Cartopy tutorial: Around the world in 80 ways
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Latest commit 42cb770 Jul 11, 2018

Around the world in 80 ways: An introduction to working with geodata and cartopy


SciPy 2018

Date: 8am on Monday 9th July, 2018

Download: scipy-2018 git tag (available from around 6th July), see also releases


On the 1st of October 1872, Jules Verne’s character Phileas Fogg embarks on an adventure to circumnavigate the world in just 80 days. Travelling exclusively by sea and rail, Fogg voyages from the misty alleys of Victorian London to the exotic subcontinent and the Wild West in a race against the clock. Despite fastidiously counting each sunrise, he famously neglects the effect of crossing the dateline and thus arrives on a different day to the one he calculated.

The mistreatment of the dateline is far from unique to Phileas Fogg; it is not just the 24hr time discontinuity that we struggle with - the antimeridian is also a longitudinal discontinuity of 360 degrees for coordinate systems centered at the Greenwich Prime meridian. Whilst Cartesian treatment of geospatial data is a reasonable assumption with an appropriately transformed coordinate system and at large scale (small area), the discontinuities of the antimeridian and the poles frequently wreak havoc on our Cartesian tools when we treat larger area (global / small scale) data.

In this tutorial, join Phileas Elson on our own epic adventure by tracking Fogg’s travel log with careful non-Cartesian treatment as we go. Along the way, we will discover how many of the python libraries we may already know and love can be used in conjunction with cartopy to provide a powerful suite of open source geospatial tools.

We will cover many of the core concepts in cartopy, including topics such as: coordinate reference systems and projections; the matplotlib interface; geospatial image, data (NetCDF) and raster treatment; as well as geometry predicates and transformations. The knowledge developed from this tutorial will be applicable to a broad range of geospatial analyses (both raster and vector), and will provide hands-on experience of tools such as numpy, proj.4, matplotlib and shapely to name a few.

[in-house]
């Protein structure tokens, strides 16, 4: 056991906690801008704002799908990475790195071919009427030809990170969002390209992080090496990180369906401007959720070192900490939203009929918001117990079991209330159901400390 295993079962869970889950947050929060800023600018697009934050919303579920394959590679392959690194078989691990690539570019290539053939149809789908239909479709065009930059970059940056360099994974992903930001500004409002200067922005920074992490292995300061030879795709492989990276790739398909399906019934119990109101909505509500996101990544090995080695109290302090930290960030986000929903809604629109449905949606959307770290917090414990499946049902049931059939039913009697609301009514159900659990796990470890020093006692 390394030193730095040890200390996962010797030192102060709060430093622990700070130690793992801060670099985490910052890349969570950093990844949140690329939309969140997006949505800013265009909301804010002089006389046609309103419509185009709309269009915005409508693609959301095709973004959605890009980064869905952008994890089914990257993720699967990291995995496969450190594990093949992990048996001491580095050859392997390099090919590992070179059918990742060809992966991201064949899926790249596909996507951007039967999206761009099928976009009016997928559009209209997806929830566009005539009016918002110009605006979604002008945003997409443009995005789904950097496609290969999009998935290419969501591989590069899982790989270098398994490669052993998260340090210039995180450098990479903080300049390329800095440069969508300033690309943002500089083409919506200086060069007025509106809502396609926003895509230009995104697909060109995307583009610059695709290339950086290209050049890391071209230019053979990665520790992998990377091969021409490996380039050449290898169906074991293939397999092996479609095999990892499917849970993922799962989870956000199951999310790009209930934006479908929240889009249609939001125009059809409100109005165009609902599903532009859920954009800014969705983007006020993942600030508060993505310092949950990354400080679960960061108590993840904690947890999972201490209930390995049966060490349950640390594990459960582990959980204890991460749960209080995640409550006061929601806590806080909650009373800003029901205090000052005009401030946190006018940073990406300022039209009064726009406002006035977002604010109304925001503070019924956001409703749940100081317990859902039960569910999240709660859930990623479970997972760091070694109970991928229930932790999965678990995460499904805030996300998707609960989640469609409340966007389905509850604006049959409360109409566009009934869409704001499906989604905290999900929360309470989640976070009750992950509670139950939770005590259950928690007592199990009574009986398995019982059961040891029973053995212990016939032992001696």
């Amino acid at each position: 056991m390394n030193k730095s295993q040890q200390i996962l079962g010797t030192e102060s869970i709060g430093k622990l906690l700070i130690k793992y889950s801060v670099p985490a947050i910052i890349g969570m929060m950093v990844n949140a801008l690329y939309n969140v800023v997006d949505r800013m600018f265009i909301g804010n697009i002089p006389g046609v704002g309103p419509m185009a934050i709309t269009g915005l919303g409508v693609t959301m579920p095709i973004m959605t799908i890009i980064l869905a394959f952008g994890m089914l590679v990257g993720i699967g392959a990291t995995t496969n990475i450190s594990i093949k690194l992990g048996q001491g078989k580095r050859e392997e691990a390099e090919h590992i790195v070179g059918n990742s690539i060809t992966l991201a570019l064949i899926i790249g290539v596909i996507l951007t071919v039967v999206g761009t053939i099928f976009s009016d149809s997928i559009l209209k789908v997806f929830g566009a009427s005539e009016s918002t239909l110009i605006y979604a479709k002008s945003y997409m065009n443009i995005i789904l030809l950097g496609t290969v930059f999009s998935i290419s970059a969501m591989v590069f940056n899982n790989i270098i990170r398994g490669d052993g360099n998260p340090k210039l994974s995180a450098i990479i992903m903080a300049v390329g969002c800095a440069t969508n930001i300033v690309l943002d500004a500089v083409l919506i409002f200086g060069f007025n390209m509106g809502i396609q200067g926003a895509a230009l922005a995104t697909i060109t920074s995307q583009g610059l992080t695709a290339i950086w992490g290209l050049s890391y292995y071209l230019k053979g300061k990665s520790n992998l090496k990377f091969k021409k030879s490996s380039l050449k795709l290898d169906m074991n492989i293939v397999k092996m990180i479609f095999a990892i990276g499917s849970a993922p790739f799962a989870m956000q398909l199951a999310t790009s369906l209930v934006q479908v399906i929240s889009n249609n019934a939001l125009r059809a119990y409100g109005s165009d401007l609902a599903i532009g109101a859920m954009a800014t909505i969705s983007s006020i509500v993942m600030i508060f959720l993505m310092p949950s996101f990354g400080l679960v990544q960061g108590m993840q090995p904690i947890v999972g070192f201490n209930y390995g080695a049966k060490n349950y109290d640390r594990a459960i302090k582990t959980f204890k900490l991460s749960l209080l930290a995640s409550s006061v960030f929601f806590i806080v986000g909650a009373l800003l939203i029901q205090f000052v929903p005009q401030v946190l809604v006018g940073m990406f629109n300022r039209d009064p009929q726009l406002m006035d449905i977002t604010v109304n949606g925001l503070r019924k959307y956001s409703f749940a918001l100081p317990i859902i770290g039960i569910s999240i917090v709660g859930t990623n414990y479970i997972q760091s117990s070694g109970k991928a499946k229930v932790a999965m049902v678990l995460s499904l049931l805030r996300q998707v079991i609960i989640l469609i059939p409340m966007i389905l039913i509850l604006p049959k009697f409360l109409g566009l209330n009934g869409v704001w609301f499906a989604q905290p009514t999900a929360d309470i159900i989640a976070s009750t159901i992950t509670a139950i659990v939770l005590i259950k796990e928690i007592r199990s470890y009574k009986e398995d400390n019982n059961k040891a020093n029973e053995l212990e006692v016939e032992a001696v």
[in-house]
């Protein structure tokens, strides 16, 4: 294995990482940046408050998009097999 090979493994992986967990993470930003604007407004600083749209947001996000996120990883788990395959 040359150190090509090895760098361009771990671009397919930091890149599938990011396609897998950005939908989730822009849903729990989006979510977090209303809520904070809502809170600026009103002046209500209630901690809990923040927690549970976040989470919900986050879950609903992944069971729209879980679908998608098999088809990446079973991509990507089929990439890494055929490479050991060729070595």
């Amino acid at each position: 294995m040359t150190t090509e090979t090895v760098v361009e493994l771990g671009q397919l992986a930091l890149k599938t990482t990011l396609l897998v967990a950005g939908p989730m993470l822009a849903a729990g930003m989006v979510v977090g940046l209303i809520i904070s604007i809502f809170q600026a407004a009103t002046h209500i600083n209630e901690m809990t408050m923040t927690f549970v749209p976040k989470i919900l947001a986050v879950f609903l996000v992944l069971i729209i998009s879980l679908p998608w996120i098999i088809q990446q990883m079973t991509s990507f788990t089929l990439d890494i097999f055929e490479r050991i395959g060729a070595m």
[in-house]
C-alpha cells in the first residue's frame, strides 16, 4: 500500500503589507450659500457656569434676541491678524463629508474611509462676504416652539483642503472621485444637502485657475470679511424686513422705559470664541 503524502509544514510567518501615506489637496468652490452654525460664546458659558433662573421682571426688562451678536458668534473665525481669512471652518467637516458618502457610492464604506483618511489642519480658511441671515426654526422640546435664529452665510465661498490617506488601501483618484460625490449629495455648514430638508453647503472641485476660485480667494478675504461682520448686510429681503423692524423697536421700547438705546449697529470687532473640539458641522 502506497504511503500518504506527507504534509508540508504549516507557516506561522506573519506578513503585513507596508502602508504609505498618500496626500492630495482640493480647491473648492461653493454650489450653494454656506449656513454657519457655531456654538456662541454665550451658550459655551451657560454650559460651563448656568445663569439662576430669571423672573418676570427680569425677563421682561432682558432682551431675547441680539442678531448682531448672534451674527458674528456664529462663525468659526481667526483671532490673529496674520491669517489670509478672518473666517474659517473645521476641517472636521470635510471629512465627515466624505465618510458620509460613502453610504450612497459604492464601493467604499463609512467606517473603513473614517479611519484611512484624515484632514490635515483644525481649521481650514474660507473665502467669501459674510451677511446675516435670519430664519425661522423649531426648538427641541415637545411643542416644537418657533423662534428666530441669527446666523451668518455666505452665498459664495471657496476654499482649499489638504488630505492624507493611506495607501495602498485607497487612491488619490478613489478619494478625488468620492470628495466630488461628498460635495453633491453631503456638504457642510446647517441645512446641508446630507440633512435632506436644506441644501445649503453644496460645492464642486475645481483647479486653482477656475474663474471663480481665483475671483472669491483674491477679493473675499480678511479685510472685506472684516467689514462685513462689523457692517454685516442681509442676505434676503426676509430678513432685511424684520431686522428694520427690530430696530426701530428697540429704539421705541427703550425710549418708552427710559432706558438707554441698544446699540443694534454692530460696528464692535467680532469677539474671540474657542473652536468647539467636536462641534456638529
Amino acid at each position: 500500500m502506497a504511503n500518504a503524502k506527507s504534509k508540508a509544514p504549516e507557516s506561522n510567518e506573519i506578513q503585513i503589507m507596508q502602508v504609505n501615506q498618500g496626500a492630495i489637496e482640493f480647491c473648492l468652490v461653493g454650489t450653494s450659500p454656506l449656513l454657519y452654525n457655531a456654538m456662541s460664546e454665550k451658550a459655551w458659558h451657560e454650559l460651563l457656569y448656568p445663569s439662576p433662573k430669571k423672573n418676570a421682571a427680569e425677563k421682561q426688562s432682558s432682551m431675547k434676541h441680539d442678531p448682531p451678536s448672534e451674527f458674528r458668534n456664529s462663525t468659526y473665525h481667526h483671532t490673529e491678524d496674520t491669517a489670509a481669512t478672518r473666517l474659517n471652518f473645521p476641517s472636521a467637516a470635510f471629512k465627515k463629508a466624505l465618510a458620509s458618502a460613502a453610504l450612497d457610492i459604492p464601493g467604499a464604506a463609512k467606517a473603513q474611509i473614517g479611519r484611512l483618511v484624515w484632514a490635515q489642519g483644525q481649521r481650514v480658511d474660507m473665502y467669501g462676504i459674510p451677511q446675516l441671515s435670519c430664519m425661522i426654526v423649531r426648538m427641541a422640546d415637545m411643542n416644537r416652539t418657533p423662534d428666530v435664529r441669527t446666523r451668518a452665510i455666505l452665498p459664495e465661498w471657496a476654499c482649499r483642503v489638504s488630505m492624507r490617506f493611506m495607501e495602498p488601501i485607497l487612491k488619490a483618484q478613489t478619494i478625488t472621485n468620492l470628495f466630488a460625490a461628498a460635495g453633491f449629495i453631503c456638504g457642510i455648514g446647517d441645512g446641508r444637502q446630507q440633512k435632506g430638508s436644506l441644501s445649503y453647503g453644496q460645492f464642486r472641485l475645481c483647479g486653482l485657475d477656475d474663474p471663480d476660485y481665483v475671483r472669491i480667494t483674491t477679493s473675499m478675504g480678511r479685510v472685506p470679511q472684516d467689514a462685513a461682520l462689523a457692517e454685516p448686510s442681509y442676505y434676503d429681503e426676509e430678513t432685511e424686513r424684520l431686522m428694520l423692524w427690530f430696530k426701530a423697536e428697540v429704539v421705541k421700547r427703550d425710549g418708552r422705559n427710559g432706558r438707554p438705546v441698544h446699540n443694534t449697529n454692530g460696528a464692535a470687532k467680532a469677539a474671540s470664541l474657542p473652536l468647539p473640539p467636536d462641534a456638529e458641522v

The tutorial will be applicable to a broad range of experiences, but familiarity with numpy and matplotlib will be essential to enable progress through the exercises. A prior awareness of tools such as shapely, proj.4, geopandas, and xarray/Iris will help, though are by no means essential. The tutorial will be made up of a number of exercises with each being designed to accommodate a broad range of expertise.


Please see the dependency requirements for a list of packages needed to participate in this tutorial.

Of significant note is that this tutorial is only designed for Python 3.6 or greater. Whilst most of the tools are available for earlier versions of Python, the tutorial itself isn't (and will never be).


Conda is the recommended tool for installing the dependencies of this tutorial. Users of conda or Anaconda can install the dependencies into a clean environment with:

conda create --file=requirements.txt --channel=conda-forge --name=scipy-cartopy-tutorial

There are a number of large packages in the requirements.txt, and this could take a few minutes to download.

Once installed, the environment can be activated as usual with:

conda activate scipy-cartopy-tutorial

Or for users of older versions of conda source activate scipy-cartopy-tutorial.


pip is not recommended for installing this tutorial's dependencies. This is mostly because there are a number of non-trivial (non-python) packages that need to be installed. These are the kinds of packages that a tool like conda was designed for.

Conda environment file

The conda environment under which the tutorial was originally written is available in env-exports/${platform}.txt. This may be useful in ascertaining specific dependency versions were used when developing.

These were produced with conda list --explicit > env-exports/${platform}.txt.

To create a conda environment based on one of the appropriate conda environment files:

conda create --name scipy-cartopy-tutorial --file env-exports/${platform}.txt

Checking the tutorial installation

First, if you have not already done so, activate the tutorial conda environment:

conda activate scipy-cartopy-tutorial

Or for users of older versions of conda source activate scipy-cartopy-tutorial.

Now, run the script in the root of this repository. If all the required packages say [ OK ], then you're ready to start your journey around the world!

Running the tutorial

Once you have installed and checked the necessary dependencies, run jupyter notebook from the root of this repository, and start with introduction.ipynb.